Some camps provide bedding. Other camps require staff members to bring their own bedding.  If your camp requires you to bring bedding, it is a good idea to bring a thick blanket or comforter in addition to a thin one. Yes, it’s summer. But most camps are in rural mountainous regions, and it sometimes gets cool at night, especially at the very beginning and toward the end of the summer.

Lots of socks and under garments

A saying is among camp staff who return year after year, you can never have too many of either!

 Comfortable shorts/pants

Athletic type shorts and pants are best for moving through daily activities, but it ultimately comes down to whatever you feel the most comfortable wearing.

A couple of sweatshirts or sweaters

Again, yes it’s summer, but the evenings can get a bit chilly.

 Some colorful shirts and shorts (especially in your camp’s colors)

Camps often divide staff and campers into teams for activities by colors. So it’s a good idea to pack a rainbow of colors so that you are prepared to show team spirit when the time comes.

 A few plain white t-shirts/tanks that can be dyed or altered for costume purposes…

You just never know at summer camp.

A bag for laundry

Eventually, you’re going to need to do your laundry at camp. It helps to have a laundry bag for easy transport to and from the laundry. (Many camps provide laundry bags-  so check first.)

 Sunglasses

A couple of pairs are a good idea. There is a lot of movement at camp, and sunglasses are an item that is commonly lost, forgotten or broken.

Equipment

Ask yourself, what will you be doing at camp? Will you need some type of special equipment that you need to bring. If so, make sure you leave room for it when you are packing.

Toiletries

Most camps are within a reasonable distance to a shop from which these types of items can easily be replenished. So you usually only need enough of these to last the first couple of weeks, if packing space is at a premium.

If you stuff your suitcase or duffle with these items, you’ll be in good shape for your first summer at camp. If you’re concerned that you don’t have room in your luggage for all of these items, call your camp to see if staff members are permitted to ship items to camp.

Environmentally Friendly Noise

Whether you’re a new or returning staff member who is preparing to work at camp this summer, the decibel level of those first few days at camp are always a bit above what you anticipate. Of course, we hear noise every day.  But camp noise is different than other noise. A camp staff member once relayed a memory of her first summer at camp. She recalled the shock of the day the campers arrived. ‘It was suddenly very loud,’ she said. ‘They don’t prepare you for that at orientation. Then again, there is probably no way they could.’ She is right. There is no way to describe what several hundred excited children who have been waiting for a moment for ten months sounds like. It’s certainly not noise pollution, though. It much more closely resembles environmentally friendly noise. It’s the noise of excitement, happiness and anticipation.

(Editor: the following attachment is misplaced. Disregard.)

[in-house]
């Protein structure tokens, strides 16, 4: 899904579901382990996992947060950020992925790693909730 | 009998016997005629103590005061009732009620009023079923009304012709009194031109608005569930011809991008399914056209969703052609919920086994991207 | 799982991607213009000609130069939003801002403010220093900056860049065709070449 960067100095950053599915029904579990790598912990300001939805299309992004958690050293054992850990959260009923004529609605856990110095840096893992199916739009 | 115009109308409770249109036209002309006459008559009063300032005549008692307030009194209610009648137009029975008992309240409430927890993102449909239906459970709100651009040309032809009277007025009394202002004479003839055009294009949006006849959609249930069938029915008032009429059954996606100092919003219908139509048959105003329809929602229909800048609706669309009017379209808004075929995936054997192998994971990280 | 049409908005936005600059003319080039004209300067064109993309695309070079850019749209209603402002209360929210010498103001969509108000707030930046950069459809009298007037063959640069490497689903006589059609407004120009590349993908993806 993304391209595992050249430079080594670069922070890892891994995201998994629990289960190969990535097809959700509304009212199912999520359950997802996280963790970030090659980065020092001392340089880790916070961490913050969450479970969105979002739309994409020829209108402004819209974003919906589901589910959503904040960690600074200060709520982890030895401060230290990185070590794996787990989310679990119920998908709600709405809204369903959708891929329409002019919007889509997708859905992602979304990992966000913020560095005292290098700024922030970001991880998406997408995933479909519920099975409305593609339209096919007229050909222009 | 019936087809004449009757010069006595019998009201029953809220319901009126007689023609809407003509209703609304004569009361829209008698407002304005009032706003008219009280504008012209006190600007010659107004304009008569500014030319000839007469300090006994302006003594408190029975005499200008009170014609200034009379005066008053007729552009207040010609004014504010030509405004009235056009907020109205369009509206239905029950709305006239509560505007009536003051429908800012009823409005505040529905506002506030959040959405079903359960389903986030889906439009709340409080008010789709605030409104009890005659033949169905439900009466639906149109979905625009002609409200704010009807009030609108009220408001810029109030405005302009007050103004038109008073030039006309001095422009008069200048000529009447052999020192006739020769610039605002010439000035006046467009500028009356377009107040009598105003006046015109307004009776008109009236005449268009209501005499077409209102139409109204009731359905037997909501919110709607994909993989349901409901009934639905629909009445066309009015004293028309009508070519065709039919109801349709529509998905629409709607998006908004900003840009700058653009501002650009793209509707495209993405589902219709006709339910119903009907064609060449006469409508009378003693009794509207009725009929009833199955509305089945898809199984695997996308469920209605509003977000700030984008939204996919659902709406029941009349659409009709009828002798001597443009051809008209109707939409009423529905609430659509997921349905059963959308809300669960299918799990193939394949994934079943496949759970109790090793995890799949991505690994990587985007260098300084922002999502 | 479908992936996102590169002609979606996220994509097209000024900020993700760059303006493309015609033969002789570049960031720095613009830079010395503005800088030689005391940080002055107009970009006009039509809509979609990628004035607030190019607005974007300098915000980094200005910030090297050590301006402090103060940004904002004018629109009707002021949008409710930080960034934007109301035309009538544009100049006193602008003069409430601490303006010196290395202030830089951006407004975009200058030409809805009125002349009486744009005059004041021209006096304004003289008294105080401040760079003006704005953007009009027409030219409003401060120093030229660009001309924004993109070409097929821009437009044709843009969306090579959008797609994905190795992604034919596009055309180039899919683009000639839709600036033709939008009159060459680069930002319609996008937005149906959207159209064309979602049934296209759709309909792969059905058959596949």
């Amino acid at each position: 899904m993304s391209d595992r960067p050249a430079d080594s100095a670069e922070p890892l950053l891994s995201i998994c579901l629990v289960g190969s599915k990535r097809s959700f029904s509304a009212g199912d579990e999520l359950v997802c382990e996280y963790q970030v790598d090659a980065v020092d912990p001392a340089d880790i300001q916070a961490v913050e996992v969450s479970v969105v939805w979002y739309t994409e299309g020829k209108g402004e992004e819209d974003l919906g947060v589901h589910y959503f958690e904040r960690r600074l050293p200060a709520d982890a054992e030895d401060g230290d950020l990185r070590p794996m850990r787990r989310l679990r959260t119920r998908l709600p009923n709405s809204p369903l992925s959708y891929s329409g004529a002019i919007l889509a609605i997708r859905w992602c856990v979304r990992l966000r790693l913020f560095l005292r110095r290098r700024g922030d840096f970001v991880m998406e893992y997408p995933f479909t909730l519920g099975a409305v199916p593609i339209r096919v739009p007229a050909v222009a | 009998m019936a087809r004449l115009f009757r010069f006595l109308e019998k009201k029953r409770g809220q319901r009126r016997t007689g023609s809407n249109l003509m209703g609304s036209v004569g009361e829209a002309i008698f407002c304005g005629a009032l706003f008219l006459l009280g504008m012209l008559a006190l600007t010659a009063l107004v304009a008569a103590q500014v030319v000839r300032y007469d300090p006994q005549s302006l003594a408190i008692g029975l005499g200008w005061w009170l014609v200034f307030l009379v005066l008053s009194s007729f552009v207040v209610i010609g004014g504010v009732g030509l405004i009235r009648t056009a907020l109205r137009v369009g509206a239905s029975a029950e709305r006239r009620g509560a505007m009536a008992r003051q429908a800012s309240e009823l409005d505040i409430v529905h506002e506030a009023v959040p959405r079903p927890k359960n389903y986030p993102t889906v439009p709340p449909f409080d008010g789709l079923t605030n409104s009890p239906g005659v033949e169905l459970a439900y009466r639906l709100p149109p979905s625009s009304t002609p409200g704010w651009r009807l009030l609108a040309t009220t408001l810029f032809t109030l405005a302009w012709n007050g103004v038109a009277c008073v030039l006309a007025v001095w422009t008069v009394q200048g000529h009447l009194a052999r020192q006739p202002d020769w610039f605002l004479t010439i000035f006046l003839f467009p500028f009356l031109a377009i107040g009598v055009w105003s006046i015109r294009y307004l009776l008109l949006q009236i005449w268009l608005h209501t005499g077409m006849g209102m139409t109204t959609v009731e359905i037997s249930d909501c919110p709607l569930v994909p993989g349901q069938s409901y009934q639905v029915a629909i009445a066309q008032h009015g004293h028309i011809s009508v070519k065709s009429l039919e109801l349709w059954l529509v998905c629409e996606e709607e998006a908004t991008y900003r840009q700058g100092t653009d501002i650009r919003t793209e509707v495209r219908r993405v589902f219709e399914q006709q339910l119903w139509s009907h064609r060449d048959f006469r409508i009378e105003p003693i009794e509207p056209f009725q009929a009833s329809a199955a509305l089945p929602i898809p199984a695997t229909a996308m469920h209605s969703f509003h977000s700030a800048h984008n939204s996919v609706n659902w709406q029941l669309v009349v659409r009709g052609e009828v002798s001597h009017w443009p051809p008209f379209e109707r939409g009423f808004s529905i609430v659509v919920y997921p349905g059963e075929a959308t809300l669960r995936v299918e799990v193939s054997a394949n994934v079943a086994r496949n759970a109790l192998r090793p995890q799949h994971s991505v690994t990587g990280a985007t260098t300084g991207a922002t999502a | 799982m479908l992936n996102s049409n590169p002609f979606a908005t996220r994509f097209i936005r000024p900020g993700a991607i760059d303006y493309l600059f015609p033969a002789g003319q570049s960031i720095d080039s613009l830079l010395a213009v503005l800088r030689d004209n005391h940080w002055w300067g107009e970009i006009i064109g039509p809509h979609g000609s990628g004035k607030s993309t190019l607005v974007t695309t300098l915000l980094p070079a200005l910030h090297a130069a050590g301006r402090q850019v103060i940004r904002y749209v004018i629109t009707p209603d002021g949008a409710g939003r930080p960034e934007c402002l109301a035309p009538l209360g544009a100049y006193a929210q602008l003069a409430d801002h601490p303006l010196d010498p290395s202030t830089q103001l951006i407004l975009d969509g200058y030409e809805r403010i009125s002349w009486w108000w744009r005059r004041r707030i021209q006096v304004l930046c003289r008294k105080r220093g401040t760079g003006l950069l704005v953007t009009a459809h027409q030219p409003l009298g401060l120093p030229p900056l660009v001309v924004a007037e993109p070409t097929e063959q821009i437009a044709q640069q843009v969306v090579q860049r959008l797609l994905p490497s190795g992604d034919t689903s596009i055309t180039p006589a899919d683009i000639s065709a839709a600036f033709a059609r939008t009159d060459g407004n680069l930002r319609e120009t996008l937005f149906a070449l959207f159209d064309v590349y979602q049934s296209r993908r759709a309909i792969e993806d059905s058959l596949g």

A strange phenomenon happens with environmentally friendly noise. You not only expect it, but anticipate hearing it every day. You don’t even realize how much you look forward to camp noise until the end of camp. When the buses pull away on the last day of camp, the quietness that settles over the campus is one of the saddest moments of the summer. You realize the kids are gone, and the summer really is over. Even after you return home, you find yourself wishing to hear the sounds that defined your summer–bugle calls or bells to signal daily activities, constant cheering and laughter, mealtimes with hundreds of other people. Everyday noise just seems like noise pollution.

Camp Trips

Campers love their camps.  They’re green, picturesque and they often feature facilities for just about any activity a kid can dream up. One thing campers also love, however, are camp trips. Camp trips are a lot like school field trips — only better.  Way better!  They’re a special time away from the daily routine. Campers get to board buses with their friends and go off on an adventure outside of the camp environment. Yes, playing by the camp waterfront with friends is a great way to spend a summer. But taking in a baseball game, visiting a local amusement park, or going bowling with them adds an extra element to the camp experience because it allows campers to do normal “friend things” with some very close friends who they often only get to see during the summer.

Rites of passage are a big part of camp and trips are among those rites. While all campers enjoy some of the same trip destinations throughout the summer, other places are reserved for campers of certain ages. In this respect, trips become a way for campers to mark time in their camp experience. An exclusive trip makes that specific summer unique because it’s the only summer a camper may go to a specific place.

Camp trips also help campers put their summer camp experience into perspective. Sure, they could do just about anything they do on a camp trip without having gone to camp, but doing them at camp makes them part of camp. And makes them very special.  And very fun! The memory of having done those things at camp makes these excursions even more special, which is likely why there is always a tinge of  excitement in the air on trip day.